Since 2013, the mosquito-borne Chikungunya virus has spread rapidly through South America and the Caribbean, and is now threatening Southern Europe and the southern US. It causes flu-like symptoms with fever and joint pains, which in some cases can last for months with occasional fatalities. No ... Read More

Ontario rotavirus hospitalizations drop >70 percent after launch of infant vaccine program

Hospitalization for rotavirus infections decreased by > 70% following the introduction of a vaccine program in Ontario, Canada, according to a study published May 11, 2016 in the open-access journal PLOS ONE by Sarah Wilson from Public Health Ontario and the Institute for Clinical Evaluative Sci... Read More

Just a spoonful of L-arginine helps the biofilm go down

Many components of our oral hygiene regimens are meant to keep cariogenic bacteria at bay: sodium fluoride in ACT interferes with electron transport and ATP synthesis, the essential oils in Listerine have antiseptic effects, and abrasives – small, insoluble particles in toothpaste – help remove ... Read More

Zika Virus On and In the Brain - @profvrr has a new blog!

Read in near real-time a virologist's experiments on Zika Virus. Now with its fourth post the Zika Diaries aims to illuminate the public on what it takes to do research on this emerging outbreak. From the Racaniello Lab at Columbia Univ. -

"Now that my laboratory obtained a number of differe... Read More

Exotic flowers

This metallic artwork is made from Escherechia coli in EMB agar. It is so exotic, shiny, and fresh. It brings the tropical sense Thailand Read More

Trailer: Using Data for Action against Antimicrobial Resistance

ASM Cultures traveled to Denmark to see how the country is using data surveillance to curb antimicrobial resistance in meat production in hopes of addressing the larger issue of antimicrobial resistance in humans. Read More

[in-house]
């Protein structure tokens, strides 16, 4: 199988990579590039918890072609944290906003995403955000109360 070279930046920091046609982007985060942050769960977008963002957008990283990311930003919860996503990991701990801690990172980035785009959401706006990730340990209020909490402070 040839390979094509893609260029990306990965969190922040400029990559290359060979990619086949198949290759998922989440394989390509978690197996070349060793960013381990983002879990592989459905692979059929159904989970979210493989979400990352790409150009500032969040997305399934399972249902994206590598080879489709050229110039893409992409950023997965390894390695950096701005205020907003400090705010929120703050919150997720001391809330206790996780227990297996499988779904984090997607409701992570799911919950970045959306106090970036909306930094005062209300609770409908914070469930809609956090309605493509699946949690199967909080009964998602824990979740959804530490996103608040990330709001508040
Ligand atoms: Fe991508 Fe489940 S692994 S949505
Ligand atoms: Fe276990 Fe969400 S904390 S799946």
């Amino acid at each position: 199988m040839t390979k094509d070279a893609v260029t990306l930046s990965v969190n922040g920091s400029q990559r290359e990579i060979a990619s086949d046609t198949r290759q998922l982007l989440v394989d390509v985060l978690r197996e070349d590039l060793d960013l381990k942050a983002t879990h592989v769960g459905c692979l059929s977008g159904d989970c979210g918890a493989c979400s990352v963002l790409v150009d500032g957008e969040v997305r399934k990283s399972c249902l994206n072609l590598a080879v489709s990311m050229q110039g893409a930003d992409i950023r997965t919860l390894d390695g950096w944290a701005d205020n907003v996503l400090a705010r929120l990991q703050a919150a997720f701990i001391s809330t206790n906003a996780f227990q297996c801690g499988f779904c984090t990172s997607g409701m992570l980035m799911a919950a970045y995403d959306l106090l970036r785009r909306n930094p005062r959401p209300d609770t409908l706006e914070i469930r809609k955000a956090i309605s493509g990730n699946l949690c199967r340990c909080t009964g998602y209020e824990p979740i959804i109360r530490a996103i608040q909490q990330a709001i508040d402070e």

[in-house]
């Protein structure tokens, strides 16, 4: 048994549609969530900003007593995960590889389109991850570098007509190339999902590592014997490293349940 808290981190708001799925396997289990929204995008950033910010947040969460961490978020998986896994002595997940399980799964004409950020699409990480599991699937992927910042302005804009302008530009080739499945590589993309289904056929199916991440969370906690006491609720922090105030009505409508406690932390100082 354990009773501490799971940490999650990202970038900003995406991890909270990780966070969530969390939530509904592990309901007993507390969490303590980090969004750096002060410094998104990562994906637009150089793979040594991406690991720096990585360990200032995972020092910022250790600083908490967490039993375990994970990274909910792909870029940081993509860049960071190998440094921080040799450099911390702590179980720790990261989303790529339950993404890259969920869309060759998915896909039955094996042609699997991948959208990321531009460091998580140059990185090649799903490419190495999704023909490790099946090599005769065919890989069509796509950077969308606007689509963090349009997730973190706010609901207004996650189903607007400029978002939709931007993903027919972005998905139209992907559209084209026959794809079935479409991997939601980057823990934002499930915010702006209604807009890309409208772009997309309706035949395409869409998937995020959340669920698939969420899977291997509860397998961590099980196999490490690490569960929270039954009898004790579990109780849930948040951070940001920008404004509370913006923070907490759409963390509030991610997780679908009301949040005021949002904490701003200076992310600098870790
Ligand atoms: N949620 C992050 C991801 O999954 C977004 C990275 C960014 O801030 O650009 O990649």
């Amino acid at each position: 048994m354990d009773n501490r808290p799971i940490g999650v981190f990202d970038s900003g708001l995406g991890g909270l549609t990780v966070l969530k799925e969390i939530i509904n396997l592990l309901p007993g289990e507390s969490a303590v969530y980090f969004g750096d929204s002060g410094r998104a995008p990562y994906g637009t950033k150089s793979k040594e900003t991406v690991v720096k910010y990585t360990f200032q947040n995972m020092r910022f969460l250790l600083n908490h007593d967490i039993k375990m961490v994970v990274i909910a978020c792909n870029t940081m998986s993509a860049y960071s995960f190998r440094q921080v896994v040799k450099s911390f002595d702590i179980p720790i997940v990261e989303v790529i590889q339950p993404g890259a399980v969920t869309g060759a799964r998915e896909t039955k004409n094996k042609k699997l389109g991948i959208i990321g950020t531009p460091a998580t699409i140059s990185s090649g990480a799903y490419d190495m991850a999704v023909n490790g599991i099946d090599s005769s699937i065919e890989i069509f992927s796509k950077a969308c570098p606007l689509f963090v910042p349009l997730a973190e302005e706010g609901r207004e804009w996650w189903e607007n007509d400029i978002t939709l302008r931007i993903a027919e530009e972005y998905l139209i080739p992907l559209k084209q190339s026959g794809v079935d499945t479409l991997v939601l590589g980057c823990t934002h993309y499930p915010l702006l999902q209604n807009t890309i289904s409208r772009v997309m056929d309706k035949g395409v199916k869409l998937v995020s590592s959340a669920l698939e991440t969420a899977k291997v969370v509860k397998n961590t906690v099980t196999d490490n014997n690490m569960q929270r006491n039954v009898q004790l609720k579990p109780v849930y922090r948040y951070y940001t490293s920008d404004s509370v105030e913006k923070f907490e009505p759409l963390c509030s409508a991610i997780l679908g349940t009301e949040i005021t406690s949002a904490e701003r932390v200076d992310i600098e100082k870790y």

Virus Watch: Building Zika Virus

In this new video episode of Virus Watch, you'll see how the Zika virus particle is built, and how it binds to an antibody that blocks infection. All in gorgeous three dimensional views provided by recent structure studies. Read More

A new vaccine has developed by Russia

Russian President Vladimir Putin claimed Wednesday his country had developed a vaccine for the Ebola virus which has killed thousands of people in west Africa.

But Putin, who is famed for his talent for headline-grabbing announcements, did not give any name for the vaccine, nor did he say how... Read More

Scientists identify a new route of TB transmission

In the year 2000, Kathleen Alexander, DVM, PhD, now a professor, at the Department of Fish and Wildlife Conservation, Virginia Tech, Blacksburg, Virginia, was working as a government veterinarian in Botswana, when a sickly banded mongoose wandered onto the grounds where she worked. When the mamm... Read More

Deep sea microbes may be key to oceans’ climate change feedback

Microbes are hardly the poster-children of climate change, but they have far more impact than polar bears on Earth’s carbon cycle – and therefore on our climate. A new study published Friday in Science Advances finds that seabed bacteria and archaea (which look like bacteria but have very differ... Read More